Many people here are distressed about the relationship they have with their doctors. All of us (except the doctors) agree that being afraid of or belittled by a doctor is not a good therapeutic relationship.

 

It may be worth it to you to pay out of pocket for a doctor you can trust. We have a couple of doctors in the Boston area whom Surviving Antidepressants members have seen and suggested:

 

http://survivingantidepressants.org/index.php?/topic/988-recommended-doctors-therapists-or-clinics/

 

What was the method of your Neurontin taper? Did you have any withdrawal symptoms? Why did your doctor prescribe it to you?

This is not medical advice. Discuss any decisions about your medical care with a knowledgeable medical practitioner.

"It has become appallingly obvious that our technology has surpassed our humanity." -- Albert Einstein

All postings © copyrighted.

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Hi,

 

Thanks for the reply. I will look into those doctors.

 

For me Neurontin was initially a mood stabilizer, though it had little effect. It did help reduce fear. We added in Depakote last April after getting up to 1200mg of Neurontin. That helped me in early sobriety.

 

The Neurontin taper started around August when I was at 1200mg. We went down to 800mg in September. 600mg in October. Then 500 in November. In late December we went down to 300mg. Then during the month of January we went down from 300 - 200 - 100. Then stopped it a few days ago.

 

Going from 300 - 200 - 100 was the toughest. From 200mg to 100mg I experienced agitation and anxiety. After that went away and I was just left with 100mg, we came off it. This past tuesday was the last day on it. Since then I have mostly been flat. Today there was a lack of joy.

 

My hope is with the exercises and alternative treatments I am utilizing (including continued stepwork) I will be joyous again. Once I have established a period of "happiness" I would like to seek out a doctor who can help me taper off the Invega and Depakote.

 

My current provider agreed to come off Neurontin because I expressed I wasn't experiencing any anxiety. I think that was the primary purpose of the Neurontin during treatment.

 

Thanks again for your reply.

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Hello Balance,

 

I am resonate with a lot of your story. I had a psychiatrist who has arrogant and bullying but in an insidious way. It turns out he acted aloof and superior, I believe, to keep others at a distance. Because, though he is a highly intelligent man, he is an addict who has been in and out of relapse over the years -- disciplined 3 times by state medical boards, changed from emergency to medicine to psychiatry after 2nd crackdown. Anyway, it's HIM who is weak and uses the bullying to hide his OWN problems.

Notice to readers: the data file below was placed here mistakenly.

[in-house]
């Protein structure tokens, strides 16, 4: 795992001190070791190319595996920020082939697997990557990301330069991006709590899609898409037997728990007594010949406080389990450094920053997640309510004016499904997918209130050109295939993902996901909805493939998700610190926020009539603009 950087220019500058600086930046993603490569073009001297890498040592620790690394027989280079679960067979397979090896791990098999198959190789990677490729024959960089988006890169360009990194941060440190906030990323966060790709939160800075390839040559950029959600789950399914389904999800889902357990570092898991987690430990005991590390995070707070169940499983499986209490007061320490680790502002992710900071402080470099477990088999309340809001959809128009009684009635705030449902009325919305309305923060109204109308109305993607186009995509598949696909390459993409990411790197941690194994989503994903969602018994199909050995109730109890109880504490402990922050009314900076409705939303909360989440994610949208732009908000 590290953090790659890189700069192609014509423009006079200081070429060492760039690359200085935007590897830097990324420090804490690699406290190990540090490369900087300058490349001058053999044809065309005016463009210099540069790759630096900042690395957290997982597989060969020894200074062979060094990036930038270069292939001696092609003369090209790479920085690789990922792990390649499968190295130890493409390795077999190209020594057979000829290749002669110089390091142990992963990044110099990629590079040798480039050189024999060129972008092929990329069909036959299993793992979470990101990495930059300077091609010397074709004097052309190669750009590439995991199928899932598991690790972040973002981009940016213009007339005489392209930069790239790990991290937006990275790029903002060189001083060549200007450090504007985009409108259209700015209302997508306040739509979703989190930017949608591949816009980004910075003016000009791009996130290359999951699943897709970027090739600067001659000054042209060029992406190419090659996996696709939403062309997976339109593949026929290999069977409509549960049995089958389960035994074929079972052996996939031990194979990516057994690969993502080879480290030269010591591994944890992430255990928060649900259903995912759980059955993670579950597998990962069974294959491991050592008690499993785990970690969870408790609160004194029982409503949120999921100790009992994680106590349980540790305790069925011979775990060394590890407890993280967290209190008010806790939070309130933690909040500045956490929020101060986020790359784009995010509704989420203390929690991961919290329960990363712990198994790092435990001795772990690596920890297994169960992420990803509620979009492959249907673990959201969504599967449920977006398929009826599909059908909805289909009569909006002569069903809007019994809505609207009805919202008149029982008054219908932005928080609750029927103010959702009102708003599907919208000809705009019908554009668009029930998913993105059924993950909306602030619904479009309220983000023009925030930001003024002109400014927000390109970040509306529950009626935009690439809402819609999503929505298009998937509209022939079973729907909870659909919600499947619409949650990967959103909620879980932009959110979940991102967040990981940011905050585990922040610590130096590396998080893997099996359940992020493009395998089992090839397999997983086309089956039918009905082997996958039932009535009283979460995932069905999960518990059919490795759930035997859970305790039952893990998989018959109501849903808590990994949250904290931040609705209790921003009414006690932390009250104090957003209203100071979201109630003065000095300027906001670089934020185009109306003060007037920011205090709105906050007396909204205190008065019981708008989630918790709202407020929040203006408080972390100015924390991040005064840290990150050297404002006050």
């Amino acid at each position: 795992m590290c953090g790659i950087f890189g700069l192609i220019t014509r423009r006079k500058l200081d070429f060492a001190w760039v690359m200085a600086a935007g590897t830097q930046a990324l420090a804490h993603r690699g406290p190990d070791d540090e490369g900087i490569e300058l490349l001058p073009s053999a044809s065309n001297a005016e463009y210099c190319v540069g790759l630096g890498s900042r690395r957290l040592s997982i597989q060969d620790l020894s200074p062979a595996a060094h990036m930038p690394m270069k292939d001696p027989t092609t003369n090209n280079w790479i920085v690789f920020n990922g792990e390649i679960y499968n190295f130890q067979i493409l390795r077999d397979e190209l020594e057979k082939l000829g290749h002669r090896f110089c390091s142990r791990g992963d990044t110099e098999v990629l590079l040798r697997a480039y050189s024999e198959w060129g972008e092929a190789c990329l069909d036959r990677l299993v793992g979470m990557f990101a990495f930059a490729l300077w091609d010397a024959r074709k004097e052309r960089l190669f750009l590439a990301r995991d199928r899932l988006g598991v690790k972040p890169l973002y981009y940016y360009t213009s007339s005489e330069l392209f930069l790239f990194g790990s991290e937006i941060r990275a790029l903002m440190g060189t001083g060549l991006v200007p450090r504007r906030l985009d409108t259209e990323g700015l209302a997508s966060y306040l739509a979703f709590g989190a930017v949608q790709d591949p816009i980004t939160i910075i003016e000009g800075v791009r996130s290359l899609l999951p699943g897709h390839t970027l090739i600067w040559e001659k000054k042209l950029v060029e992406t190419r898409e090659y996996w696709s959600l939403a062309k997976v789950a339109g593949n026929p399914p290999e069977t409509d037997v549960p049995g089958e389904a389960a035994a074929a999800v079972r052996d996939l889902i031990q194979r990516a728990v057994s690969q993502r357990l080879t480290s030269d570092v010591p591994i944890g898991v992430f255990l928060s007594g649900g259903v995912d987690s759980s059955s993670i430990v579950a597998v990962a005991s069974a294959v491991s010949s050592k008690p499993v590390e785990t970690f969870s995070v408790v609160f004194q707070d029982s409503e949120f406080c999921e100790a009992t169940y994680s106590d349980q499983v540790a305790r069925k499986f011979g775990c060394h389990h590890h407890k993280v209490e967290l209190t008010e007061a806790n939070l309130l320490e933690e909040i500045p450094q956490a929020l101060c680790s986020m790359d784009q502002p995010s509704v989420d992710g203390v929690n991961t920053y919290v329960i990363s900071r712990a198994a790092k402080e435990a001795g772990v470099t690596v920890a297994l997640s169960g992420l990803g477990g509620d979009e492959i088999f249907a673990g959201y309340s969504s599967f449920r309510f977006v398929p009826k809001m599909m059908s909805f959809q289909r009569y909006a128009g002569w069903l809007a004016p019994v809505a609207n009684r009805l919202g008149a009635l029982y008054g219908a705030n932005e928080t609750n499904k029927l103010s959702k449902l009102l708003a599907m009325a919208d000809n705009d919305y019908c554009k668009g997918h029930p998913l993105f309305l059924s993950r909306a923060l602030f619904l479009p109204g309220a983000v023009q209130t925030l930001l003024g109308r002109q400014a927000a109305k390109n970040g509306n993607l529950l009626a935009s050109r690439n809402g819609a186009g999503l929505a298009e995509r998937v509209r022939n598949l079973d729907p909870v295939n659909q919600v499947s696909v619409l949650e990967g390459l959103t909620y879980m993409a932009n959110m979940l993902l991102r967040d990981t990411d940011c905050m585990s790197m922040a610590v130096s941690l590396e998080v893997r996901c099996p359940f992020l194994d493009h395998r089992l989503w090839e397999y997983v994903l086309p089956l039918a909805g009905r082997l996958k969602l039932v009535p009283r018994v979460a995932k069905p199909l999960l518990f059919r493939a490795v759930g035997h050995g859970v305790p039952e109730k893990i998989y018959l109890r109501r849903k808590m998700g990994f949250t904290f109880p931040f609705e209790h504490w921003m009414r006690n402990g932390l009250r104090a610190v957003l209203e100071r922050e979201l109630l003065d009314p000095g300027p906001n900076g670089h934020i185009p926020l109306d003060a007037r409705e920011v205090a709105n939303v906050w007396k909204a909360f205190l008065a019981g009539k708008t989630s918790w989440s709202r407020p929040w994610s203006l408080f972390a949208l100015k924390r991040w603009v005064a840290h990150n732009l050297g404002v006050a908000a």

Maybe I should get paid to treat him!

 

Anyway, I also have spent a good deal of time in AA, though I am no longer having problems with alcohol abuse. I am attending meetings and staying in touch to help use some 12-step principles to overcome challenges in withdrawal, specifically sugar/carb cravings that emerged after a complication in my recovery from psych Drugs.

 

I wish you well. I don't know much about MassHealth but I often order labs for myself, outside of insurance, and I know that the online sites say they can't take patients from MA, so I imagine it's a different animal.

 

I talked with a doctor working at a place called Advocatesin Framingham who seemed like a reasonable person and someone who could help or offer a referral. Also, you might want to contact a dual-diagnosis inpatient rehab. I'd look one up online and see who the psychiatrist is, then call during business hours, ask for the doc's email and write a short, polite, deferential email explaining your situatioin and asking if he, the doc, might have a referral or be able to help. I've found most doctors working at rehabs are in recovery themselves and tend to be giving of their time so long as you don't ask too much of it.

 

Alex

"Well my ship's been split to splinters and it's sinking fast
I'm drowning in the poison, got no future, got no past
But my heart is not weary, it's light and it's free
I've got nothing but affection for all those who sailed with me.

Everybody's moving, if they ain't already there
Everybody's got to move somewhere
Stick with me baby, stick with me anyhow
Things should start to get interesting right about now."

- Zimmerman

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  • 2 months later...

I had been on Depakote on and off for the past two or three years. Most recently, I was on it for a year. In the last couple months I was on it, I was on 750MG then 500MG now nothing for two months. I am treating alcoholism as I have been misdiagnosed as manic depressive the past ten years. I am almost a year sober.

 

Since I came off the Depakote two months ago I have been very tired. Especially the past two weeks. Also, I am not waking up with an erection nor having the usual heightened sexual drive I have been used too. My energy level is very low. This has all been consistent for the past two or three weeks. There have not been any "manic" episodes.

 

I am still on 7.5MG of Invega & 300mg of Neurontin daily.